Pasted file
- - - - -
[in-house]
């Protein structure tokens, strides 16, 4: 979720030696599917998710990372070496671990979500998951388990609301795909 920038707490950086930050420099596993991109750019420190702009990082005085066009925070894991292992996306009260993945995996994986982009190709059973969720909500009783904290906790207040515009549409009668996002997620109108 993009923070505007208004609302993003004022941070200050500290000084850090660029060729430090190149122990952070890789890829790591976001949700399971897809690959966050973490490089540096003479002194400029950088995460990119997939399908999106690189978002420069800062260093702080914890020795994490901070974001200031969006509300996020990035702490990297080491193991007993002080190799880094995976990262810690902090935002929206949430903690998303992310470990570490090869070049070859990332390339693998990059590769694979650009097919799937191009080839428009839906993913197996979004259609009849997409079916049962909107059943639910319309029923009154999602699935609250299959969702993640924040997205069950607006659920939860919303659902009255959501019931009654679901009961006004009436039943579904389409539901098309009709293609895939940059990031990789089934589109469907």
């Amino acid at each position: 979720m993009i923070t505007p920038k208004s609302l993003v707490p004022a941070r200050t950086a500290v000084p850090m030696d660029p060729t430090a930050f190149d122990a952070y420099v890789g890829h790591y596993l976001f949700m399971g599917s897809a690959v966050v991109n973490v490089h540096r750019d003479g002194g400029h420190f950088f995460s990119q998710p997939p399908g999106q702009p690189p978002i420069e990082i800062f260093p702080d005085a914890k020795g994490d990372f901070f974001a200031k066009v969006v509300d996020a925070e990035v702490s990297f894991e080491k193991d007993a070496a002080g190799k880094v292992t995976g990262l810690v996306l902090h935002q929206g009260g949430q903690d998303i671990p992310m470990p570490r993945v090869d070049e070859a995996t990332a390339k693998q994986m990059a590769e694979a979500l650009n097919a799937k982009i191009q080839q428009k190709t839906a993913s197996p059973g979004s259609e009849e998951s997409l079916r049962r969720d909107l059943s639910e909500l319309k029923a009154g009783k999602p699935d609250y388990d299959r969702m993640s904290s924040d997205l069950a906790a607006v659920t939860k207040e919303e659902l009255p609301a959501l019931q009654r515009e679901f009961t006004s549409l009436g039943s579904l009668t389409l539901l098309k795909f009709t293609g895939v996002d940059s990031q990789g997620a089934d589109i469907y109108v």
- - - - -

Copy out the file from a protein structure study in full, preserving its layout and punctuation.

[in-house]
């Protein structure tokens, strides 16, 4: 979720030696599917998710990372070496671990979500998951388990609301795909 920038707490950086930050420099596993991109750019420190702009990082005085066009925070894991292992996306009260993945995996994986982009190709059973969720909500009783904290906790207040515009549409009668996002997620109108 993009923070505007208004609302993003004022941070200050500290000084850090660029060729430090190149122990952070890789890829790591976001949700399971897809690959966050973490490089540096003479002194400029950088995460990119997939399908999106690189978002420069800062260093702080914890020795994490901070974001200031969006509300996020990035702490990297080491193991007993002080190799880094995976990262810690902090935002929206949430903690998303992310470990570490090869070049070859990332390339693998990059590769694979650009097919799937191009080839428009839906993913197996979004259609009849997409079916049962909107059943639910319309029923009154999602699935609250299959969702993640924040997205069950607006659920939860919303659902009255959501019931009654679901009961006004009436039943579904389409539901098309009709293609895939940059990031990789089934589109469907």
């Amino acid at each position: 979720m993009i923070t505007p920038k208004s609302l993003v707490p004022a941070r200050t950086a500290v000084p850090m030696d660029p060729t430090a930050f190149d122990a952070y420099v890789g890829h790591y596993l976001f949700m399971g599917s897809a690959v966050v991109n973490v490089h540096r750019d003479g002194g400029h420190f950088f995460s990119q998710p997939p399908g999106q702009p690189p978002i420069e990082i800062f260093p702080d005085a914890k020795g994490d990372f901070f974001a200031k066009v969006v509300d996020a925070e990035v702490s990297f894991e080491k193991d007993a070496a002080g190799k880094v292992t995976g990262l810690v996306l902090h935002q929206g009260g949430q903690d998303i671990p992310m470990p570490r993945v090869d070049e070859a995996t990332a390339k693998q994986m990059a590769e694979a979500l650009n097919a799937k982009i191009q080839q428009k190709t839906a993913s197996p059973g979004s259609e009849e998951s997409l079916r049962r969720d909107l059943s639910e909500l319309k029923a009154g009783k999602p699935d609250y388990d299959r969702m993640s904290s924040d997205l069950a906790a607006v659920t939860k207040e919303e659902l009255p609301a959501l019931q009654r515009e679901f009961t006004s549409l009436g039943s579904l009668t389409l539901l098309k795909f009709t293609g895939v996002d940059s990031q990789g997620a089934d589109i469907y109108v």